The talking filibuster worked for Jimmy Stewart, but it probably won't work for Democrats.
Absent some miracle, Democrats won't soon be able to get rid of the filibuster that effectively imposes a 60-vote supermajority requirement in the Senate to pass legislation. Sens. Joe Manchin (D-W.Va.) and Kyrsten Sinema (D-Ariz.) still won't support their party's efforts to eliminate the blocking tactic from the chamber's rulebook. But there is still a chance to tweak those rules — and in recent days, the "talking filibuster" appears to have emerged as a favorite possibility for reform.
"I don't think that you have to eliminate the filibuster, you have to do it what it used to be when I first got to the Senate back in the old days," President Biden said this week. "You had to stand up and command the floor, you had to keep talking."
As Biden suggests, what is now being referred to as the "talking filibuster" was once just the plain-old filibuster. If senators wanted to delay or block legislation that might otherwise draw a majority of their colleagues' votes, they would get up, start talking, and hold the floor for hours, days or even weeks at a time — the popular perception of the Senate as embodied in Stewart's Mr. Smith Goes to Washington. These days, all a senator really has to do to block a bill is announce that they're filibustering a bill. There is almost no effort or cinematic drama involved. That, in turn, makes it nearly impossible for a governing party to get much of anything done. (There are a few exceptions.) Restoring the talking filibuster, the thinking goes, would at least make the minority party — in this case, Republicans — have to work a little bit to block the majority's desires. Nobody can talk forever, right?
It's a nice idea. But it probably won't work. Democrats might be able to get more legislation through the Senate, but on some big things — voting rights, immigration — they might well find Republicans as intractable as ever.
To understand why, it is good to examine the history of the filibuster back when it was the "talking" filibuster. Adam Jentleson, the former deputy chief of staff to one-time Senate Majority Leader Harry Reid, does an excellent job in his new book, Kill Switch, which examines how the filibuster has brought the upper chamber of Congress grinding to a virtual halt.
It's true that filibusters were less common during the days when senators had to keep talking, Jentleson notes. And often, even those filibusters failed. There was a strong sense in the Senate that the majority should generally prevail.
There was an exception to that rule, however: civil rights legislation. Southern Democrats held fast and firm against any bill to outlaw lynching or poll taxes that prevented Black people from voting. "In the 87 years between the end of Reconstruction and 1964, the only bills that were stopped by filibusters were civil rights bills," Jentleson writes. "On the rare occasion a non-civil rights bill ran into a filibuster, it eventually passed."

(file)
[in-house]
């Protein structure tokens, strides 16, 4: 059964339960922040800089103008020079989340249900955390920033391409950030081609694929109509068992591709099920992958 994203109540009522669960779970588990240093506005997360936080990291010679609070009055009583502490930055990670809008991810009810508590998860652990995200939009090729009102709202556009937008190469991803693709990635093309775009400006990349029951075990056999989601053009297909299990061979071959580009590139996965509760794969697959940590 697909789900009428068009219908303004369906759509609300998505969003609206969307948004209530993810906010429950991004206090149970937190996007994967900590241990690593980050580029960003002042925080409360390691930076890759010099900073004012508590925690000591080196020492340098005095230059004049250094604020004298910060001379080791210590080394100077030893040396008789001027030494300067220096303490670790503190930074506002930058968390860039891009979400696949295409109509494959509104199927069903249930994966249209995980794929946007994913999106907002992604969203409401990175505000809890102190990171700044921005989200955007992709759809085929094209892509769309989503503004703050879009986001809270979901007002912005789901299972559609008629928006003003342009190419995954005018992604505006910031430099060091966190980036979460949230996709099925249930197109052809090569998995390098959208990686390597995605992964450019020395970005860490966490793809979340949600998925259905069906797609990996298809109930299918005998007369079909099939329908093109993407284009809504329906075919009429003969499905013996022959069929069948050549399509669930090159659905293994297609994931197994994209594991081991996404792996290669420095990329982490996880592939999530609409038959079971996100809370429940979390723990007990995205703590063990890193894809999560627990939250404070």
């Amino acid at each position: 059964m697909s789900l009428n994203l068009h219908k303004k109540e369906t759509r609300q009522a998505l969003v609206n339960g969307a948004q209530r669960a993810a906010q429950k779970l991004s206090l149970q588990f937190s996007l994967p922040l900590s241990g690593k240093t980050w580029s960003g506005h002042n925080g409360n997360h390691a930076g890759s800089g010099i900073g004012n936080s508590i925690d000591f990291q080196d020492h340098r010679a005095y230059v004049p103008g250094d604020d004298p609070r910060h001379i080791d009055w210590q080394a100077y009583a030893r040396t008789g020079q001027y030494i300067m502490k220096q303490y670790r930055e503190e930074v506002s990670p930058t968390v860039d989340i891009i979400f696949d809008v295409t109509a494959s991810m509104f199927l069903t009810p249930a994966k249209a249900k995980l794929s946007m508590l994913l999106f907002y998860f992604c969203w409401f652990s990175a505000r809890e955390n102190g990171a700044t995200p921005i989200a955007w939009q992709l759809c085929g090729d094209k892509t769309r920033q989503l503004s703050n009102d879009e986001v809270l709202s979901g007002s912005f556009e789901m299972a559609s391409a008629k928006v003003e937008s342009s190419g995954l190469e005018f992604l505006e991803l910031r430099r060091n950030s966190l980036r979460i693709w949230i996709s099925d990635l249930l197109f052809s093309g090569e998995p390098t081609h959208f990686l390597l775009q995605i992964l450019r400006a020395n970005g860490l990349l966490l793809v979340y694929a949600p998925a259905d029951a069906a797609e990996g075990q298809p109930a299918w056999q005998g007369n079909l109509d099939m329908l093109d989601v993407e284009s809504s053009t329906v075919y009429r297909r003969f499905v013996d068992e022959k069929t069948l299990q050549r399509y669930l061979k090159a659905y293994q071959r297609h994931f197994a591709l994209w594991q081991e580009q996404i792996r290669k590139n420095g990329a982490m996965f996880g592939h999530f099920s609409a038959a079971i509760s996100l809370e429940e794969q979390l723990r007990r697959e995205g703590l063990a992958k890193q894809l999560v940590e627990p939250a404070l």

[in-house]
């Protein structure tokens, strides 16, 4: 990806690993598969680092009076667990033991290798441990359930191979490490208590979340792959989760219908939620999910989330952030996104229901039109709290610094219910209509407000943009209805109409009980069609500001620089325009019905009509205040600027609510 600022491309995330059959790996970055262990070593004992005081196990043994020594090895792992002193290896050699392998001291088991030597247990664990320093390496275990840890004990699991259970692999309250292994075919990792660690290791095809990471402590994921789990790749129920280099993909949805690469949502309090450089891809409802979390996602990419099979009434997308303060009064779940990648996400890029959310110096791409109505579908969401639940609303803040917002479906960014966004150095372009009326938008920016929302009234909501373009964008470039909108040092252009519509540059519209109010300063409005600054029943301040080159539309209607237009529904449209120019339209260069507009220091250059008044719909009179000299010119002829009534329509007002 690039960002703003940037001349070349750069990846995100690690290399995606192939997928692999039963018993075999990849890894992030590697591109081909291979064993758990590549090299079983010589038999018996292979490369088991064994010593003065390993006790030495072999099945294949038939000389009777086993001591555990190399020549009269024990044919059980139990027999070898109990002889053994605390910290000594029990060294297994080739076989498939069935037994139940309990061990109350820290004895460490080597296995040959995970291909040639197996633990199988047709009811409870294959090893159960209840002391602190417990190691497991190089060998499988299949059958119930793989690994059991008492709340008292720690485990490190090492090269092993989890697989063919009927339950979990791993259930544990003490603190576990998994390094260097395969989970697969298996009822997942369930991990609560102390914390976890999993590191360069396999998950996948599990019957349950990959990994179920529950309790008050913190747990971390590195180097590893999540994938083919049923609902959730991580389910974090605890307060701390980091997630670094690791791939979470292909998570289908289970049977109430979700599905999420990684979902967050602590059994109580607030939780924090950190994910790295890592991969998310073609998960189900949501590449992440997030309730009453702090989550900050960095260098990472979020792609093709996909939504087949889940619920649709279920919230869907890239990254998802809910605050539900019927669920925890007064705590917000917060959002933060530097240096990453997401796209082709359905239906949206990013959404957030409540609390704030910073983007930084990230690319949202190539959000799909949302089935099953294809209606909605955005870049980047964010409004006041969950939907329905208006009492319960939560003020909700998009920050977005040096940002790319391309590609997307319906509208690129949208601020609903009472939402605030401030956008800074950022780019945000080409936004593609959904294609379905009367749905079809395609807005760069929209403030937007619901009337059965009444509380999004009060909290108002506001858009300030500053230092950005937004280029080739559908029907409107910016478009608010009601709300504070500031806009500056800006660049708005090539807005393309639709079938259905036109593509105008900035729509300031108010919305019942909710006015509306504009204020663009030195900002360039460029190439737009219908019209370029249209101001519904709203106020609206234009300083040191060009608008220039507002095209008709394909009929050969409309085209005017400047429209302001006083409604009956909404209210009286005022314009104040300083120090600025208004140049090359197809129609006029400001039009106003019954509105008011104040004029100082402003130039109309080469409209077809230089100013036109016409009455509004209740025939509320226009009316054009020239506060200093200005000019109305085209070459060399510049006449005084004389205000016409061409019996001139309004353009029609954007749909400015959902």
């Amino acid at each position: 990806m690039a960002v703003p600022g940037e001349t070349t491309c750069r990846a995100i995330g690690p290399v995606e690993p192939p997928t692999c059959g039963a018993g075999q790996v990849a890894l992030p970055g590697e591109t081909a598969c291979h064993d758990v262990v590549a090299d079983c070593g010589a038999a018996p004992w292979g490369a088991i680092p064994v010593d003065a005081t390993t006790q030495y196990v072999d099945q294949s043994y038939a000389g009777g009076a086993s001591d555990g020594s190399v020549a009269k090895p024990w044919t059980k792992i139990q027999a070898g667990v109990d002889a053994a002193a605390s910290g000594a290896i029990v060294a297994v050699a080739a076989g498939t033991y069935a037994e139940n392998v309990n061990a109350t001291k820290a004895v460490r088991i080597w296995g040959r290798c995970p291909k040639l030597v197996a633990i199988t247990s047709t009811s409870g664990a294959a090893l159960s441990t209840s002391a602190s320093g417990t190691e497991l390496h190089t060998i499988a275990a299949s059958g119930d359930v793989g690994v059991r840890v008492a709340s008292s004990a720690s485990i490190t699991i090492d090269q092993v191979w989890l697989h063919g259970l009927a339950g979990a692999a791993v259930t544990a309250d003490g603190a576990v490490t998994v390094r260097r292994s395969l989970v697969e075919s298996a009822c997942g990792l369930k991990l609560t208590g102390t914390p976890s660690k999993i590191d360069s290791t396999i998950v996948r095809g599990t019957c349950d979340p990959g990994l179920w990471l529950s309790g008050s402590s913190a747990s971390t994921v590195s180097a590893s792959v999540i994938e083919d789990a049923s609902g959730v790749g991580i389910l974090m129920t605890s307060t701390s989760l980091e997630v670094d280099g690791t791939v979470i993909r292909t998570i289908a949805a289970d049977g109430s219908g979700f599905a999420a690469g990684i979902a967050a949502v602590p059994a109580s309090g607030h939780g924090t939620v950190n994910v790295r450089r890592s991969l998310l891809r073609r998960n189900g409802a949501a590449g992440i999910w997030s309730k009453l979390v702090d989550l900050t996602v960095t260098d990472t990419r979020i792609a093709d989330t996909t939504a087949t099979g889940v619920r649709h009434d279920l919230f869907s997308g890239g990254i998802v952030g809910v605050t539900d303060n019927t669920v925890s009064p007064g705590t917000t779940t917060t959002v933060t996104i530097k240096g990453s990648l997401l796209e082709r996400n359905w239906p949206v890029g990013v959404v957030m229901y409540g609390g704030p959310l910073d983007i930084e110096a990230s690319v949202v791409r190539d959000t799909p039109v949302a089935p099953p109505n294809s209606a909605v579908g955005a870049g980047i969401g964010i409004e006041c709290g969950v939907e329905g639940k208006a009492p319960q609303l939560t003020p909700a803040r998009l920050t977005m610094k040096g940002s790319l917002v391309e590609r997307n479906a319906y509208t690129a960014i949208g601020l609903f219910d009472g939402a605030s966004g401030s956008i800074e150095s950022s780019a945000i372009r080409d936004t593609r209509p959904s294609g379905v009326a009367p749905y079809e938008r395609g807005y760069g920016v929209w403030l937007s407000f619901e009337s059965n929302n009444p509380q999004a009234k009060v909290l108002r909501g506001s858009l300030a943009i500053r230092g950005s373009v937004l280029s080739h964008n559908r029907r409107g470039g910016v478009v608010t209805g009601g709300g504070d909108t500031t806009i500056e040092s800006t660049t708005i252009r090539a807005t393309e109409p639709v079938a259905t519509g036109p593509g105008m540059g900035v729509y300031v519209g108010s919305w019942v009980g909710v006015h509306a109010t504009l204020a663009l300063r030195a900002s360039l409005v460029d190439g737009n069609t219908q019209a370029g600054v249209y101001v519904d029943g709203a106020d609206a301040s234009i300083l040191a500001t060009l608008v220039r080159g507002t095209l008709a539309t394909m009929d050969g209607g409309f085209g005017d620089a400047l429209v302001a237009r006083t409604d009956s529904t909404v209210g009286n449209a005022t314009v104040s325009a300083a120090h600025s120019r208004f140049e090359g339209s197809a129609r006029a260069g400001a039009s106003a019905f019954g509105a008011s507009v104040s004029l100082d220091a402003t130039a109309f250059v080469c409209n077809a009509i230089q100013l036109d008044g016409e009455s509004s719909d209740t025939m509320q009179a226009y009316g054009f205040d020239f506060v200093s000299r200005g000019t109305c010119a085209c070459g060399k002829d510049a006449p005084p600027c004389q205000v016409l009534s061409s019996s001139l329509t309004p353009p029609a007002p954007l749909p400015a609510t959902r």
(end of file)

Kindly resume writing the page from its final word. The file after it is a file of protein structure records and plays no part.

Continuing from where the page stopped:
Civil rights bills were eventually passed, but only after decades of fruitless efforts. Even then, opponents made passage difficult. Sen. Strom Thurmond, then a Democrat from South Carolina — eventually he became a Republican — held the floor for a full 24 hours by himself in a last-ditch attempt to block the Civil Rights Act of 1957. Southern Democrats filibustered the 1964 Civil Rights Act for 60 working days.
Those examples suggest that even with a talking filibuster in place, a determined minority party can do plenty to block legislation it doesn't like.
Rather than being a rare occurrence, then, a modern talking filibuster might become commonplace. There was more of an ideological mix among the parties during the era of rare filibusters — liberal Republicans and conservative Democrats added variety and spice to both parties, which provided lots of bipartisan opportunities to get things done. That sensibility is all but absent from today's homogenized, polarized parties, giving them ample reason to try to block the other's agenda with any tool at hand.
Even if that means talking and talking and talking.
It could be that a talking filibuster might be too taxing for parties to undertake in all but the most extreme circumstances — the average age of a senator in the 117th Congress is 64, after all. But it seems just as likely that minority parties will use any tool they can to throw obstacles in the path of a governing party's agenda. Just look at the Democratic-controlled House, where no filibuster exists, but where conservative Republicans are still trying to slow down legislation with the few tactics available. (Democrats would almost certainly be doing the same thing if the situation was reversed.)
The only real way to solve the problem of the filibuster, then, is to eliminate it entirely. Thanks to Manchin and Sinema, that won't happen anytime soon. So we might as well demand a talking filibuster. If some senators are going to make it impossible to get big things done, they ought to at least put in the work.